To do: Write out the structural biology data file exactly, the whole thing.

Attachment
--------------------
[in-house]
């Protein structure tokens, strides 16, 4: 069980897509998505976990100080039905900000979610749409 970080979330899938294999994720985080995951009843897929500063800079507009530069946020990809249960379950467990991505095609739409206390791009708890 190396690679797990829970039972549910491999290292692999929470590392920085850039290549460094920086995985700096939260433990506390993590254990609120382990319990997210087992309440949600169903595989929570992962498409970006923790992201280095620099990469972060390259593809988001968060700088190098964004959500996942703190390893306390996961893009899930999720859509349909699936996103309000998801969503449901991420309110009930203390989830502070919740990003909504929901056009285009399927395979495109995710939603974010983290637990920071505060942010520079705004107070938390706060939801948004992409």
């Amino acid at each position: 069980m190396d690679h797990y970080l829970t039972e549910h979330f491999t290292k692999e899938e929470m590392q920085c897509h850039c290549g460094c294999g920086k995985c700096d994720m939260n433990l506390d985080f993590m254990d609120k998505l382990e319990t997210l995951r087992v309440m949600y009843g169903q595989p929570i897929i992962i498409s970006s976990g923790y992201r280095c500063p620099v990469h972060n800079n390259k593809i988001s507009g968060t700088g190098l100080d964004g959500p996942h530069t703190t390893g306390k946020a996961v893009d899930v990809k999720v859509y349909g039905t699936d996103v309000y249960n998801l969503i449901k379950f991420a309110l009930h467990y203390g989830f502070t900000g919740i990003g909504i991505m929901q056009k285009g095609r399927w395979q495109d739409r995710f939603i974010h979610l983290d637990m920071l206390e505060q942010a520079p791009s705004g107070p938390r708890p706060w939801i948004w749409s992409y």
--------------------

[in-house]
């Protein structure tokens, strides 16, 4: 069980897509998505976990100080039905900000979610749409 970080979330899938294999994720985080995951009843897929500063800079507009530069946020990809249960379950467990991505095609739409206390791009708890 190396690679797990829970039972549910491999290292692999929470590392920085850039290549460094920086995985700096939260433990506390993590254990609120382990319990997210087992309440949600169903595989929570992962498409970006923790992201280095620099990469972060390259593809988001968060700088190098964004959500996942703190390893306390996961893009899930999720859509349909699936996103309000998801969503449901991420309110009930203390989830502070919740990003909504929901056009285009399927395979495109995710939603974010983290637990920071505060942010520079705004107070938390706060939801948004992409």
């Amino acid at each position: 069980m190396d690679h797990y970080l829970t039972e549910h979330f491999t290292k692999e899938e929470m590392q920085c897509h850039c290549g460094c294999g920086k995985c700096d994720m939260n433990l506390d985080f993590m254990d609120k998505l382990e319990t997210l995951r087992v309440m949600y009843g169903q595989p929570i897929i992962i498409s970006s976990g923790y992201r280095c500063p620099v990469h972060n800079n390259k593809i988001s507009g968060t700088g190098l100080d964004g959500p996942h530069t703190t390893g306390k946020a996961v893009d899930v990809k999720v859509y349909g039905t699936d996103v309000y249960n998801l969503i449901k379950f991420a309110l009930h467990y203390g989830f502070t900000g919740i990003g909504i991505m929901q056009k285009g095609r399927w395979q495109d739409r995710f939603i974010h979610l983290d637990m920071l206390e505060q942010a520079p791009s705004g107070p938390r708890p706060w939801i948004w749409s992409y």